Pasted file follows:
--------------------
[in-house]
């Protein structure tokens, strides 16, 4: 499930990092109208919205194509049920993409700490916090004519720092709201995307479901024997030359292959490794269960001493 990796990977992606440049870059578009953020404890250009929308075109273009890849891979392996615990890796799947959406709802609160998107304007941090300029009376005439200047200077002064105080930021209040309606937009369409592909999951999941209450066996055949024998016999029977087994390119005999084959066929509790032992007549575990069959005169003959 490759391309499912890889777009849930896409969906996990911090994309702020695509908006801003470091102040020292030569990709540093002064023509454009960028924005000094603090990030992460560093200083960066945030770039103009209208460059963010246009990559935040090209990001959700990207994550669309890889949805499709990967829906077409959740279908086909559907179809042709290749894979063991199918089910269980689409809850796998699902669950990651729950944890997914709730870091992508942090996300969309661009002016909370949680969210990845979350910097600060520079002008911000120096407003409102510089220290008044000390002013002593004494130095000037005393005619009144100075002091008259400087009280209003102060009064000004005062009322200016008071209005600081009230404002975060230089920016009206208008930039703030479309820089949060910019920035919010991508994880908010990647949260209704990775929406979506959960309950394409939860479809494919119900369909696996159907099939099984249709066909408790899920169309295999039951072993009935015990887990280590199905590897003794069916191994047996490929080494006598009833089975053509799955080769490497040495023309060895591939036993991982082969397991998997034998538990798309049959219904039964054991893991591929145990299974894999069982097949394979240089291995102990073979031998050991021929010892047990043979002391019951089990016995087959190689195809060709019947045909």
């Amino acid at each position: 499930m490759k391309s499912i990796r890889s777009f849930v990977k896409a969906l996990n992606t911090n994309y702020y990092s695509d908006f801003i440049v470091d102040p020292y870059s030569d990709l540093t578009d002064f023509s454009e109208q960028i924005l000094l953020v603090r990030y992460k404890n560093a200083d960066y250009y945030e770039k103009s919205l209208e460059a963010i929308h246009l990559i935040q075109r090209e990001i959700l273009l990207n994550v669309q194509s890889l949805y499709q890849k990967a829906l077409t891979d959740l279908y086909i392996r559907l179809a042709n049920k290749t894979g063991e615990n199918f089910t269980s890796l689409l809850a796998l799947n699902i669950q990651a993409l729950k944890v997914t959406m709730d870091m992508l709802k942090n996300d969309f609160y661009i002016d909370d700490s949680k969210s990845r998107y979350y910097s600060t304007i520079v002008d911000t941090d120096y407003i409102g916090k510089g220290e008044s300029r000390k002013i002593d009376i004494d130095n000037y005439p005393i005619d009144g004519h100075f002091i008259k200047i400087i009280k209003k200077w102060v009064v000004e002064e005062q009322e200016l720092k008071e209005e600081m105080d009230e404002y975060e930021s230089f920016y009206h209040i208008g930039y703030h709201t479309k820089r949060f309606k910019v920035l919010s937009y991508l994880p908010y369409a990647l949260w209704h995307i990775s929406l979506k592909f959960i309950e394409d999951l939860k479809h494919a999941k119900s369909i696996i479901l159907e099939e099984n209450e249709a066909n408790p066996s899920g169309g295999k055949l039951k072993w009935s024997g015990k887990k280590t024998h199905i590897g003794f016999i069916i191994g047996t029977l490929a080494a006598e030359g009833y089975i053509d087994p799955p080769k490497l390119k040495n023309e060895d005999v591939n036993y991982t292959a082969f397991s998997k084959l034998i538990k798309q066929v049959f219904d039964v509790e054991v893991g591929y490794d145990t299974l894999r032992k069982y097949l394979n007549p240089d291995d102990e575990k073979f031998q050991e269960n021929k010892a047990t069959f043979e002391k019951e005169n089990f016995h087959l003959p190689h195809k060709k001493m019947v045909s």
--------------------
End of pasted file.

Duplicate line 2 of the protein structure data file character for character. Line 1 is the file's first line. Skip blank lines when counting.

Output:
């Protein structure tokens, strides 16, 4: 499930990092109208919205194509049920993409700490916090004519720092709201995307479901024997030359292959490794269960001493 990796990977992606440049870059578009953020404890250009929308075109273009890849891979392996615990890796799947959406709802609160998107304007941090300029009376005439200047200077002064105080930021209040309606937009369409592909999951999941209450066996055949024998016999029977087994390119005999084959066929509790032992007549575990069959005169003959 490759391309499912890889777009849930896409969906996990911090994309702020695509908006801003470091102040020292030569990709540093002064023509454009960028924005000094603090990030992460560093200083960066945030770039103009209208460059963010246009990559935040090209990001959700990207994550669309890889949805499709990967829906077409959740279908086909559907179809042709290749894979063991199918089910269980689409809850796998699902669950990651729950944890997914709730870091992508942090996300969309661009002016909370949680969210990845979350910097600060520079002008911000120096407003409102510089220290008044000390002013002593004494130095000037005393005619009144100075002091008259400087009280209003102060009064000004005062009322200016008071209005600081009230404002975060230089920016009206208008930039703030479309820089949060910019920035919010991508994880908010990647949260209704990775929406979506959960309950394409939860479809494919119900369909696996159907099939099984249709066909408790899920169309295999039951072993009935015990887990280590199905590897003794069916191994047996490929080494006598009833089975053509799955080769490497040495023309060895591939036993991982082969397991998997034998538990798309049959219904039964054991893991591929145990299974894999069982097949394979240089291995102990073979031998050991021929010892047990043979002391019951089990016995087959190689195809060709019947045909």